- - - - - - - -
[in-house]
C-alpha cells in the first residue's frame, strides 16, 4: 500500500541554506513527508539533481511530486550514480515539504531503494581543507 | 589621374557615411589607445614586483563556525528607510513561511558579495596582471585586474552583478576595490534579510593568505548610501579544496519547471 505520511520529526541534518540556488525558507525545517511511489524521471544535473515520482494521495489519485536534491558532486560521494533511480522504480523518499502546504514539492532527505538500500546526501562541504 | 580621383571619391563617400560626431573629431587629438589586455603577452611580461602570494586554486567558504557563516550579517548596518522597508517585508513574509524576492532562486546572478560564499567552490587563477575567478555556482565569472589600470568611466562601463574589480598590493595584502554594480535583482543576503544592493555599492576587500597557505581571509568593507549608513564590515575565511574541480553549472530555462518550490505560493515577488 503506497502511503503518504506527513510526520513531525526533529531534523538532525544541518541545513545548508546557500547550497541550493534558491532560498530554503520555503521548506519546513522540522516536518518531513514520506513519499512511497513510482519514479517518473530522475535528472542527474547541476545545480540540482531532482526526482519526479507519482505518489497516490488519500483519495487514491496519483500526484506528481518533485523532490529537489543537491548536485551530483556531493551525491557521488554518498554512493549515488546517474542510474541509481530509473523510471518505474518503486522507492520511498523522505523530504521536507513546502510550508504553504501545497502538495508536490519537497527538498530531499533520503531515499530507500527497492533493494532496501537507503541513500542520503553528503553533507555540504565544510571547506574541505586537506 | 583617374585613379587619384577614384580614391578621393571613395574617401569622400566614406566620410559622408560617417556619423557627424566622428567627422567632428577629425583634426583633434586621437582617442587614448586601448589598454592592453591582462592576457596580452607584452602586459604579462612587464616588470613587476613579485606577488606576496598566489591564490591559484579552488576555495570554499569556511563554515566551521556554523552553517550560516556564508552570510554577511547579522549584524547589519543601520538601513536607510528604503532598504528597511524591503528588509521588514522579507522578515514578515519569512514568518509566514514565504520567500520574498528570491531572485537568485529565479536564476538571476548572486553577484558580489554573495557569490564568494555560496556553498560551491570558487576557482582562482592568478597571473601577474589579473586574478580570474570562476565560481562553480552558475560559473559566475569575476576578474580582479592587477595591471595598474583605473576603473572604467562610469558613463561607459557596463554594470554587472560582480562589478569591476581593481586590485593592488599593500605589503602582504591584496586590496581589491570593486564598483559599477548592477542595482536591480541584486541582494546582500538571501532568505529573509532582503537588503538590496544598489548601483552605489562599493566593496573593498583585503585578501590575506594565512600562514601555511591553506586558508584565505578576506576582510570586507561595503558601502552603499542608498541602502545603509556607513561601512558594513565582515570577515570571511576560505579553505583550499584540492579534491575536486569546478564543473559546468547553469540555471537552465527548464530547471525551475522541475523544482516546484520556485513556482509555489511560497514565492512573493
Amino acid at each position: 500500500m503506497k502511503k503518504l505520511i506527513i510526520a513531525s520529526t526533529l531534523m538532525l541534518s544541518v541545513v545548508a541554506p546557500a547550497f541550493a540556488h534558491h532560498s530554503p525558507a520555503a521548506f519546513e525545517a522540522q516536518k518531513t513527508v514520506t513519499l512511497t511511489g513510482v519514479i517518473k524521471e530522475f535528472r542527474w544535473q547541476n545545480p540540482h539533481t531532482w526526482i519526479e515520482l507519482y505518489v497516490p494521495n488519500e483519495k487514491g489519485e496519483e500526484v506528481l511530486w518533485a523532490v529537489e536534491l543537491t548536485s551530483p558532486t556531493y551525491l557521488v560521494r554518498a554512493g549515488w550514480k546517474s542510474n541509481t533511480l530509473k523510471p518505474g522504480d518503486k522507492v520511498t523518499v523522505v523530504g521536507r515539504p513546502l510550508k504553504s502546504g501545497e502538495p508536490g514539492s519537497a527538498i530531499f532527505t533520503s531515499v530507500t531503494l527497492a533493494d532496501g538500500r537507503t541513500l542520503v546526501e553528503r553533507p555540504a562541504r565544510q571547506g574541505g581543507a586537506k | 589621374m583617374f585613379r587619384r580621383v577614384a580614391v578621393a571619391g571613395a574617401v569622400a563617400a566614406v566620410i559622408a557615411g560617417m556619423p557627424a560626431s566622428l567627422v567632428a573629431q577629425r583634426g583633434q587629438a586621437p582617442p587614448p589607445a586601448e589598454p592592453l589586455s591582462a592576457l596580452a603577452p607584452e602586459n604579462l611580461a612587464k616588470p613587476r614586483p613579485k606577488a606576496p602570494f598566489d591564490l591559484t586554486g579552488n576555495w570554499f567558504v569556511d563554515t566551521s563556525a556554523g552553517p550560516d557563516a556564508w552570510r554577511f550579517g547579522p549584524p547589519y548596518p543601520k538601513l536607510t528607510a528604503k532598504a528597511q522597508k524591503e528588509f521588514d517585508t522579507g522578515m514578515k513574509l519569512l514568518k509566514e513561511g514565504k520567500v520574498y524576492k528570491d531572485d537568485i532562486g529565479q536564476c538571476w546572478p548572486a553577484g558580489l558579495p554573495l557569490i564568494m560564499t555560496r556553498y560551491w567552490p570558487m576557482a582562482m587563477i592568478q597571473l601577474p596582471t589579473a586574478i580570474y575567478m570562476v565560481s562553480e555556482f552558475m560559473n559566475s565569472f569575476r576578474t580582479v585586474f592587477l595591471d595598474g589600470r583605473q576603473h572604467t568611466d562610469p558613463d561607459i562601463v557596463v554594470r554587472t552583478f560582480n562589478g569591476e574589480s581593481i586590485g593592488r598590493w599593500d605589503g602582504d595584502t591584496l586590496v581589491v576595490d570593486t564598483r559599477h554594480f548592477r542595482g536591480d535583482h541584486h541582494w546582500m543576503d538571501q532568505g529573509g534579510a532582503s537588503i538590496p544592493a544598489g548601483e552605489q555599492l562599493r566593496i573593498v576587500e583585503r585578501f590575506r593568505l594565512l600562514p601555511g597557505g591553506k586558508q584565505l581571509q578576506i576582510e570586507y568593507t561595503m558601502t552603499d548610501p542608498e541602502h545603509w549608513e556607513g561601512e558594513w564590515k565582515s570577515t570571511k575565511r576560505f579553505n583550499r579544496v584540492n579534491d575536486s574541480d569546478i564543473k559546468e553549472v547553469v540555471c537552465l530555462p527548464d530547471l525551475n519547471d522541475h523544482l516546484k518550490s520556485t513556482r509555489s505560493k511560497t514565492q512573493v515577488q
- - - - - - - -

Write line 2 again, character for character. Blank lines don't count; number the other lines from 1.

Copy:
C-alpha cells in the first residue's frame, strides 16, 4: 500500500541554506513527508539533481511530486550514480515539504531503494581543507 | 589621374557615411589607445614586483563556525528607510513561511558579495596582471585586474552583478576595490534579510593568505548610501579544496519547471 505520511520529526541534518540556488525558507525545517511511489524521471544535473515520482494521495489519485536534491558532486560521494533511480522504480523518499502546504514539492532527505538500500546526501562541504 | 580621383571619391563617400560626431573629431587629438589586455603577452611580461602570494586554486567558504557563516550579517548596518522597508517585508513574509524576492532562486546572478560564499567552490587563477575567478555556482565569472589600470568611466562601463574589480598590493595584502554594480535583482543576503544592493555599492576587500597557505581571509568593507549608513564590515575565511574541480553549472530555462518550490505560493515577488 503506497502511503503518504506527513510526520513531525526533529531534523538532525544541518541545513545548508546557500547550497541550493534558491532560498530554503520555503521548506519546513522540522516536518518531513514520506513519499512511497513510482519514479517518473530522475535528472542527474547541476545545480540540482531532482526526482519526479507519482505518489497516490488519500483519495487514491496519483500526484506528481518533485523532490529537489543537491548536485551530483556531493551525491557521488554518498554512493549515488546517474542510474541509481530509473523510471518505474518503486522507492520511498523522505523530504521536507513546502510550508504553504501545497502538495508536490519537497527538498530531499533520503531515499530507500527497492533493494532496501537507503541513500542520503553528503553533507555540504565544510571547506574541505586537506 | 583617374585613379587619384577614384580614391578621393571613395574617401569622400566614406566620410559622408560617417556619423557627424566622428567627422567632428577629425583634426583633434586621437582617442587614448586601448589598454592592453591582462592576457596580452607584452602586459604579462612587464616588470613587476613579485606577488606576496598566489591564490591559484579552488576555495570554499569556511563554515566551521556554523552553517550560516556564508552570510554577511547579522549584524547589519543601520538601513536607510528604503532598504528597511524591503528588509521588514522579507522578515514578515519569512514568518509566514514565504520567500520574498528570491531572485537568485529565479536564476538571476548572486553577484558580489554573495557569490564568494555560496556553498560551491570558487576557482582562482592568478597571473601577474589579473586574478580570474570562476565560481562553480552558475560559473559566475569575476576578474580582479592587477595591471595598474583605473576603473572604467562610469558613463561607459557596463554594470554587472560582480562589478569591476581593481586590485593592488599593500605589503602582504591584496586590496581589491570593486564598483559599477548592477542595482536591480541584486541582494546582500538571501532568505529573509532582503537588503538590496544598489548601483552605489562599493566593496573593498583585503585578501590575506594565512600562514601555511591553506586558508584565505578576506576582510570586507561595503558601502552603499542608498541602502545603509556607513561601512558594513565582515570577515570571511576560505579553505583550499584540492579534491575536486569546478564543473559546468547553469540555471537552465527548464530547471525551475522541475523544482516546484520556485513556482509555489511560497514565492512573493